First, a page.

Print vs. Digital Sheet Music

When looking for new sheet music, you have to decide between print and digital files. But is print or digital sheet music better? Is one better for everyone or for you specifically?

Print vs. Digital Sheet Music | Hannah B Flute

Some people will only ever use print files. But digital files offer a few benefits that you can’t get with print sheet music. Read on for more.

But first, this post contains affiliate links. Click here to read my full disclosure policy.

Pros and Cons of Print Sheet Music

A lot of musicians start by using print sheet music. Some continue to use it for their entire playing journey.

But if you’re looking to compare print vs. digital sheet music, you should consider if it’s worth it to stick with paper. Then, you can choose the best option for you.

Easy to Read

As long as the printing doesn’t have issues, print sheet music is easy to read. You don’t have to worry about a small screen making it hard to see the notes on the page.

Of course, if you’ve ever been in marching band, you know that music can be small. But when it comes to solos and any indoor ensemble music, the size is big enough for most players to read.

No Charging Necessary

Once you get the print sheet music, that’s all you have to do. You can read it as little or as much as you need to while you practice or perform. As long as you keep track of your flute music, you can use it.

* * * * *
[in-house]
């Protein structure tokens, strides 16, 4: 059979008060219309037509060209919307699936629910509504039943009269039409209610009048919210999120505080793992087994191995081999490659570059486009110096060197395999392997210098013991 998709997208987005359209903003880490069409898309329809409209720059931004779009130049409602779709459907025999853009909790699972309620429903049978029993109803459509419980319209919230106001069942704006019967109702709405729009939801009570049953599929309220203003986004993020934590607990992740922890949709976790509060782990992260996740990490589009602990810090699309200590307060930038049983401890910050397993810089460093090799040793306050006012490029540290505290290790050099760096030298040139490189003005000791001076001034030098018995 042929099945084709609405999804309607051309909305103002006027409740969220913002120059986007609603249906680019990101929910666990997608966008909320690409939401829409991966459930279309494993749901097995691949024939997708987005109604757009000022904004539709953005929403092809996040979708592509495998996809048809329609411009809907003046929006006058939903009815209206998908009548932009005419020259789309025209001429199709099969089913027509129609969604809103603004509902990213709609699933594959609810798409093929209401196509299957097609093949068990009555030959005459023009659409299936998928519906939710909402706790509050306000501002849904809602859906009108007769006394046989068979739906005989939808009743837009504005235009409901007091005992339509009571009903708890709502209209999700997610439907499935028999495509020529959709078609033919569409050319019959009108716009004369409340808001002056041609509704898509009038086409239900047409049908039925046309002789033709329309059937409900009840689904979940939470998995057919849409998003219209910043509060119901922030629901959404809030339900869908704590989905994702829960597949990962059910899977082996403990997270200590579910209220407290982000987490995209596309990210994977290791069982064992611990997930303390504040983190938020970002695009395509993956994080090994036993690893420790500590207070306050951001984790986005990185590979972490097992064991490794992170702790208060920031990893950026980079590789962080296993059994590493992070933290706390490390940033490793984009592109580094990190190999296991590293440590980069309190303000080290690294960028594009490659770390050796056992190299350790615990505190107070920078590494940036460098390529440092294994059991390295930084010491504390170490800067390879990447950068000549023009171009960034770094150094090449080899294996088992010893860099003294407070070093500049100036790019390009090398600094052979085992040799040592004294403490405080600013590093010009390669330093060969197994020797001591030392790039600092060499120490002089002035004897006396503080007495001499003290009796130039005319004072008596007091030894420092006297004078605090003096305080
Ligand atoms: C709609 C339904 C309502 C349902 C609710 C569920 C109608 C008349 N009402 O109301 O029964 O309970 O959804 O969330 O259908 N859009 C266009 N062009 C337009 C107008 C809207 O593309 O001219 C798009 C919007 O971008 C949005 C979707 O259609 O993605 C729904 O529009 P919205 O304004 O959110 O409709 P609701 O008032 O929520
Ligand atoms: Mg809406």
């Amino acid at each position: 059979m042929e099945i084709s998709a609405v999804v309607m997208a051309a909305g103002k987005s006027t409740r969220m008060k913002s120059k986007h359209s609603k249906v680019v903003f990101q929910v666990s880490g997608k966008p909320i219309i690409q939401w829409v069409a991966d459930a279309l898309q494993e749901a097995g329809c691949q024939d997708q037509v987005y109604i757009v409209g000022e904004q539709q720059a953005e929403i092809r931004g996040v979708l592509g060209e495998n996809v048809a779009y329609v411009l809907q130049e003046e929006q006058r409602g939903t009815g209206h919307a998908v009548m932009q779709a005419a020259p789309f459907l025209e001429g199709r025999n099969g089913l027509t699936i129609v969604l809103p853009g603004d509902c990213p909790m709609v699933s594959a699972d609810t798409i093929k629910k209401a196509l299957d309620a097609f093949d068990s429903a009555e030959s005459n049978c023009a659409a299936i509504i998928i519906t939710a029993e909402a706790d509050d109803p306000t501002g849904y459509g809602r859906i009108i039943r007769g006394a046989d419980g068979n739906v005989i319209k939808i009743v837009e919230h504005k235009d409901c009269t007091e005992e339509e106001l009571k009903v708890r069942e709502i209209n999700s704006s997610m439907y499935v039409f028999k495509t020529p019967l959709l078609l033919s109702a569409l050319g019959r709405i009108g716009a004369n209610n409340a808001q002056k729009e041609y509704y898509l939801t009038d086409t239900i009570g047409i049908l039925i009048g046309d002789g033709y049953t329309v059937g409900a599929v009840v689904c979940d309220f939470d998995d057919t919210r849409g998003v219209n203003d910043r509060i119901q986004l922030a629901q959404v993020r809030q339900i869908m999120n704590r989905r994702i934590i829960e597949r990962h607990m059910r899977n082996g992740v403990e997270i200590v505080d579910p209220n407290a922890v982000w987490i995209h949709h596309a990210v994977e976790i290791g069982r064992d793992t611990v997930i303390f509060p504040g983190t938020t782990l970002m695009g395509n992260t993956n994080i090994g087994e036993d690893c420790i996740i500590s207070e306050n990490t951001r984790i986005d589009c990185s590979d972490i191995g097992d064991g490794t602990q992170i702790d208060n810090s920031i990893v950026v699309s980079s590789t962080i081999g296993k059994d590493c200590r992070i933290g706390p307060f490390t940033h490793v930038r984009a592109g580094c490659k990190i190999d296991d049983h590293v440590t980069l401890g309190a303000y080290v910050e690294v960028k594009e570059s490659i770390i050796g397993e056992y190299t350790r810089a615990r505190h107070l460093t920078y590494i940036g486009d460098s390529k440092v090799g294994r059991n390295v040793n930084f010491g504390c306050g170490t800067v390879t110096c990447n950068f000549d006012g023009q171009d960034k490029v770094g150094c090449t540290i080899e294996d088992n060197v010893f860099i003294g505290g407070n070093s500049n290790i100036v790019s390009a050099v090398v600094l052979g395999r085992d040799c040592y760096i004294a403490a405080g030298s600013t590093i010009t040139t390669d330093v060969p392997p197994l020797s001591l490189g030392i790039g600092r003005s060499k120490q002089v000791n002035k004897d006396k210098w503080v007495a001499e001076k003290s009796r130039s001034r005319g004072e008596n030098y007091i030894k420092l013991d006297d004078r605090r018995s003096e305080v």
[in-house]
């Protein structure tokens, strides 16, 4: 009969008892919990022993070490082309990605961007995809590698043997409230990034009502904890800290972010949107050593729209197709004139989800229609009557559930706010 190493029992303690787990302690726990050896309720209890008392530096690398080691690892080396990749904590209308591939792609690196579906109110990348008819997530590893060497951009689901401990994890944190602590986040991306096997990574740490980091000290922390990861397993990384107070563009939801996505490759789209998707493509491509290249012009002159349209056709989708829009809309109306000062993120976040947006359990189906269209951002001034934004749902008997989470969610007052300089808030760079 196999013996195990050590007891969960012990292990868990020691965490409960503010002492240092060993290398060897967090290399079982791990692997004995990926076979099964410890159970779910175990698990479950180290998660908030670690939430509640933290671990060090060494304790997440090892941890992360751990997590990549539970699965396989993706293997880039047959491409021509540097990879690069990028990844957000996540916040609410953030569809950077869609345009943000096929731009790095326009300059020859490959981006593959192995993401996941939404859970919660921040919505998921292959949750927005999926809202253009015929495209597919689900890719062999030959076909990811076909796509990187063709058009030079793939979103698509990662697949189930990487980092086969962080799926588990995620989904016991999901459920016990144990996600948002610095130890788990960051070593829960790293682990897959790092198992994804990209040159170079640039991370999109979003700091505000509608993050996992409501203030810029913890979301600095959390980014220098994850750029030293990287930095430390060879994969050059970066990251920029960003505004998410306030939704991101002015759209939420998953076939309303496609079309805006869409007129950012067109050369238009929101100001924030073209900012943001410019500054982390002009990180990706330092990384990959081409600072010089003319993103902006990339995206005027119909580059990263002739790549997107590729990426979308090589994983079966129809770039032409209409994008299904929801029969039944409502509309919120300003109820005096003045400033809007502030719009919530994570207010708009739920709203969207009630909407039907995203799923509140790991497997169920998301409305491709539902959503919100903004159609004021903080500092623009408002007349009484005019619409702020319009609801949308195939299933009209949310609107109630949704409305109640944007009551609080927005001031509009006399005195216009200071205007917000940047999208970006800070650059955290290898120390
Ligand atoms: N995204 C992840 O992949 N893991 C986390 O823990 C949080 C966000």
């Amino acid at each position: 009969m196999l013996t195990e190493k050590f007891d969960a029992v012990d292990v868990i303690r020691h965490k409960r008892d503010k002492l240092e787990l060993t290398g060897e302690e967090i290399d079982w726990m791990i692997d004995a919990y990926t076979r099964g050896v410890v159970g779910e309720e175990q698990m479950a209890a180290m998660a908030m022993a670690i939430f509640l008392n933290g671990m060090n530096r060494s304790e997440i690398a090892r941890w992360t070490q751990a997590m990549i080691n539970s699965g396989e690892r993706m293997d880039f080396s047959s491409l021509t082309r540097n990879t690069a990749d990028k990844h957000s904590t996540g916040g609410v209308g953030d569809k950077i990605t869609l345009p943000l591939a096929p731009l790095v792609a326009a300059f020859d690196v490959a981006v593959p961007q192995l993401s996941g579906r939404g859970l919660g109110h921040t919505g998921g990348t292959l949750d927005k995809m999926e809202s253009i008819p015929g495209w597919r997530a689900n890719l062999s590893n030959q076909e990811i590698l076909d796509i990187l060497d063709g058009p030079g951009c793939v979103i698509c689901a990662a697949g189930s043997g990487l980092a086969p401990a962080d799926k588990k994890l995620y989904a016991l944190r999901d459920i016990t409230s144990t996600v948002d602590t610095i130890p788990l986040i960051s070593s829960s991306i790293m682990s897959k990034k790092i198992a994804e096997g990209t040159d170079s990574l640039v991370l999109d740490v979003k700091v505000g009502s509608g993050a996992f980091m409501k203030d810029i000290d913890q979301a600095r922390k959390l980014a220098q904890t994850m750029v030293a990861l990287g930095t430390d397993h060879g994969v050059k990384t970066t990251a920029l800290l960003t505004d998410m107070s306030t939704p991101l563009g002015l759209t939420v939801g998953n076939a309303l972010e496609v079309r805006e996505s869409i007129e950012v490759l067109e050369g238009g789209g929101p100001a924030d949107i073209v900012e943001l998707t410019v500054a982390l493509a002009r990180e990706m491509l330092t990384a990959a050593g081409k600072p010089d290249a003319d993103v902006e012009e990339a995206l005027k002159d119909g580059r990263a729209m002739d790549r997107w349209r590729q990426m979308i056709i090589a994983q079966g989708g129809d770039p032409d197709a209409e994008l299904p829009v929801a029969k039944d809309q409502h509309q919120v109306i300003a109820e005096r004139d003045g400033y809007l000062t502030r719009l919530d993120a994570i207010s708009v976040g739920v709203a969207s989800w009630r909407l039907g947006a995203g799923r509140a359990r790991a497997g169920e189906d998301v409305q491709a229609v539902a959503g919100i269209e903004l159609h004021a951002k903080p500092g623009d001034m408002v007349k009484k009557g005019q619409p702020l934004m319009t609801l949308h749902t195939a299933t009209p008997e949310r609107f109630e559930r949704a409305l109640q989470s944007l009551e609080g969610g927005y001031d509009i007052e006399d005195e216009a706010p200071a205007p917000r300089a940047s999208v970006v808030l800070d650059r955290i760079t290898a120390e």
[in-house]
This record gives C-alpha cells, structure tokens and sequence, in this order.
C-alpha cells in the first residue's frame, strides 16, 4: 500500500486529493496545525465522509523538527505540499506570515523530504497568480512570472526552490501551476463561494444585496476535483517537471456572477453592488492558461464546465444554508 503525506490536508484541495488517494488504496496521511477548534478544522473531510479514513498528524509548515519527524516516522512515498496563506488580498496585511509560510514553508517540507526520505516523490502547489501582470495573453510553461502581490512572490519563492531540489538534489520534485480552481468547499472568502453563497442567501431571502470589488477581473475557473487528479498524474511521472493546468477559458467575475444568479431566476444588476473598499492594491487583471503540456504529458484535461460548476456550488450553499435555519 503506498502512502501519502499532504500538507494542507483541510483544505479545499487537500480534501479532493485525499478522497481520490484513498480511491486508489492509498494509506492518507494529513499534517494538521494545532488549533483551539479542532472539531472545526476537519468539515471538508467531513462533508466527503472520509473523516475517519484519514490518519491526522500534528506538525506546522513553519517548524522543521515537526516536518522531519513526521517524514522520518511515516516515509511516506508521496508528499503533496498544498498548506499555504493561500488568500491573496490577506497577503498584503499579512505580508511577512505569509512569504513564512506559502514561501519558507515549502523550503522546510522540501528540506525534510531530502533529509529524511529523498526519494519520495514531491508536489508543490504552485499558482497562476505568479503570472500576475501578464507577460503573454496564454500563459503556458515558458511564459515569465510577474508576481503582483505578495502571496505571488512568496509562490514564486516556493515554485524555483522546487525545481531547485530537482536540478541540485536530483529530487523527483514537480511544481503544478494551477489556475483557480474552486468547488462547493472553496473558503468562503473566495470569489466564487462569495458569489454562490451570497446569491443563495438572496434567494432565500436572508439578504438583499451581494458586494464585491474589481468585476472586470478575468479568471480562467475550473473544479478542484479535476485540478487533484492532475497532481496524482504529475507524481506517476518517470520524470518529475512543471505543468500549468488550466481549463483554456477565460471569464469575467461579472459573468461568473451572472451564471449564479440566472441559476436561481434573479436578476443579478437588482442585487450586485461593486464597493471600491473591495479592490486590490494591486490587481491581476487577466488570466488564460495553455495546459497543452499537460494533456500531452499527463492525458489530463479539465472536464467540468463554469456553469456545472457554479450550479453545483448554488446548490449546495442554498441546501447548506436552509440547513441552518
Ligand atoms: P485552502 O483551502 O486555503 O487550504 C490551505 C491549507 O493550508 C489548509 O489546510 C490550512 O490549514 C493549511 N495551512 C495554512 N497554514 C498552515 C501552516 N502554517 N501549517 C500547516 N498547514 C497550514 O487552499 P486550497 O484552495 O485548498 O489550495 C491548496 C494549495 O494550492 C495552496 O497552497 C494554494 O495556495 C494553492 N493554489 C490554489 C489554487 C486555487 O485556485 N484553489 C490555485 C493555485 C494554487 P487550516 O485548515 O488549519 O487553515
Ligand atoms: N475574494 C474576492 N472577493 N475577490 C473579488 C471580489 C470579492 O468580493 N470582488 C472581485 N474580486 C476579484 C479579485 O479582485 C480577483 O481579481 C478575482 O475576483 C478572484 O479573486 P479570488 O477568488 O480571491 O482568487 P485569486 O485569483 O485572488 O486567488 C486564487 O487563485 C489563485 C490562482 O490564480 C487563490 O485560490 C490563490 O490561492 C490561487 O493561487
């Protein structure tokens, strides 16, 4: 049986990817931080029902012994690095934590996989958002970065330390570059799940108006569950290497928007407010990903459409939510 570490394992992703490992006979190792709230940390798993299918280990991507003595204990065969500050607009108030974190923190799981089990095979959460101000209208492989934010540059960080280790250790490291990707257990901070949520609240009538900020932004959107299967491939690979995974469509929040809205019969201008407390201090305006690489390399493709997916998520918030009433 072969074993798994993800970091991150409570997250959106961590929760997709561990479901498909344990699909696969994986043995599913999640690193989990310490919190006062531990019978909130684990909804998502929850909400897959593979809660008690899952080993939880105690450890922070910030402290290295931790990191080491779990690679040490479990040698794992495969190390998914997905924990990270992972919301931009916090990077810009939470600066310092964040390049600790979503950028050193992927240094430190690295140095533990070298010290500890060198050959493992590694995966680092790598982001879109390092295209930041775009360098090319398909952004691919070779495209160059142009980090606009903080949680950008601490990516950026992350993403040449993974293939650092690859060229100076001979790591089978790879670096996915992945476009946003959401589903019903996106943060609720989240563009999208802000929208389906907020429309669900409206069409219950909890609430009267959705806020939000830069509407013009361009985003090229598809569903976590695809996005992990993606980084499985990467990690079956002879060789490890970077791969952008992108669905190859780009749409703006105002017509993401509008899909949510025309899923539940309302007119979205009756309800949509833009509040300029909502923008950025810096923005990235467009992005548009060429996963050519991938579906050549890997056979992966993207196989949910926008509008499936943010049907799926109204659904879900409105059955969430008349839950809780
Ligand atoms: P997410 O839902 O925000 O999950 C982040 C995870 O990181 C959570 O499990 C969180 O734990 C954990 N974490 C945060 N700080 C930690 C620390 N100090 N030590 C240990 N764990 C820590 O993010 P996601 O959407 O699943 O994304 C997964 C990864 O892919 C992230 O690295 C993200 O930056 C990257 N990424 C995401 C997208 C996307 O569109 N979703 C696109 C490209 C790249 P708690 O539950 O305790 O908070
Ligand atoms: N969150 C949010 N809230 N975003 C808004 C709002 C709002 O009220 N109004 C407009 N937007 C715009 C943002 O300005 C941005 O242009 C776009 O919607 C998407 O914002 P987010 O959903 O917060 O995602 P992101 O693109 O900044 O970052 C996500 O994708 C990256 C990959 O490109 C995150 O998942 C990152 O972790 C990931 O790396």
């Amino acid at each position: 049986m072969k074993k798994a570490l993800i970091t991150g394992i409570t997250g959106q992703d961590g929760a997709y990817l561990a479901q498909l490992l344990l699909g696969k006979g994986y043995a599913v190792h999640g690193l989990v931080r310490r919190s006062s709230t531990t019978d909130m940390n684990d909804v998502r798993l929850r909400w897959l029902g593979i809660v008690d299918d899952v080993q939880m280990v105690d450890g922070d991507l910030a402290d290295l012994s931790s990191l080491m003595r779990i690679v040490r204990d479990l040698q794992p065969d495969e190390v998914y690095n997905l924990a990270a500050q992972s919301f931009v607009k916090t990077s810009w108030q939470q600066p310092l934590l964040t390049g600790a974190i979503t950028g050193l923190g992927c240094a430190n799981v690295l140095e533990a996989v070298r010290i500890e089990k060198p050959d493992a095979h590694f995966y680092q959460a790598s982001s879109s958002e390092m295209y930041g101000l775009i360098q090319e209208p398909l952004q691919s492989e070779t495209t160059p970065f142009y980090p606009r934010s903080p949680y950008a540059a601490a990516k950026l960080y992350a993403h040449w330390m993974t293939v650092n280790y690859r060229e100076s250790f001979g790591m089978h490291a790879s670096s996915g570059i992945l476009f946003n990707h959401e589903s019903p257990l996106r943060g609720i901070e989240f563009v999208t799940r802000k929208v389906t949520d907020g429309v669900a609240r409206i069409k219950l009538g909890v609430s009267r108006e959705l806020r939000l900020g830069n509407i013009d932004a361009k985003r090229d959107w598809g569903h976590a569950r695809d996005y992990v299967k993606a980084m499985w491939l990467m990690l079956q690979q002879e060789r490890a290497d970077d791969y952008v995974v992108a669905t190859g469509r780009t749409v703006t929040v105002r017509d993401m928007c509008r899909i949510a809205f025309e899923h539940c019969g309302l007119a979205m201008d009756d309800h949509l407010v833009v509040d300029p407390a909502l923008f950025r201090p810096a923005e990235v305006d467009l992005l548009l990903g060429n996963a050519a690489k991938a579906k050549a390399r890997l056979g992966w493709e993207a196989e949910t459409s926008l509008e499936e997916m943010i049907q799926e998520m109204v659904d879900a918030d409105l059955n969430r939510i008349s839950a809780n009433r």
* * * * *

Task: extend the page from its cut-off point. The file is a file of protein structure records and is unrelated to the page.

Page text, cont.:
While technology is great, charging is a pain. It can keep you from practicing when you want to. But that’s not the case when you have a paper copy. You can practice and charge all of your devices.

Save Time

Since a lot of music still comes in print, using it that way can save you time. If I buy a print copy that I want to read on my iPad, I have to spend time scanning it. But that’s not the case for someone who only uses print music.

While it doesn’t take that much extra time, it does add up. If you deal with a lot of print sheet music, you may find it’s worth it to just play it as-is. Or you may need to set aside time each week to scan music.

Takes Up Space

Unfortunately, print sheet music isn’t perfect. If you have to carry a lot of music, it will take up a good chunk of space in your bag. And the more music you have, the heavier your load will be.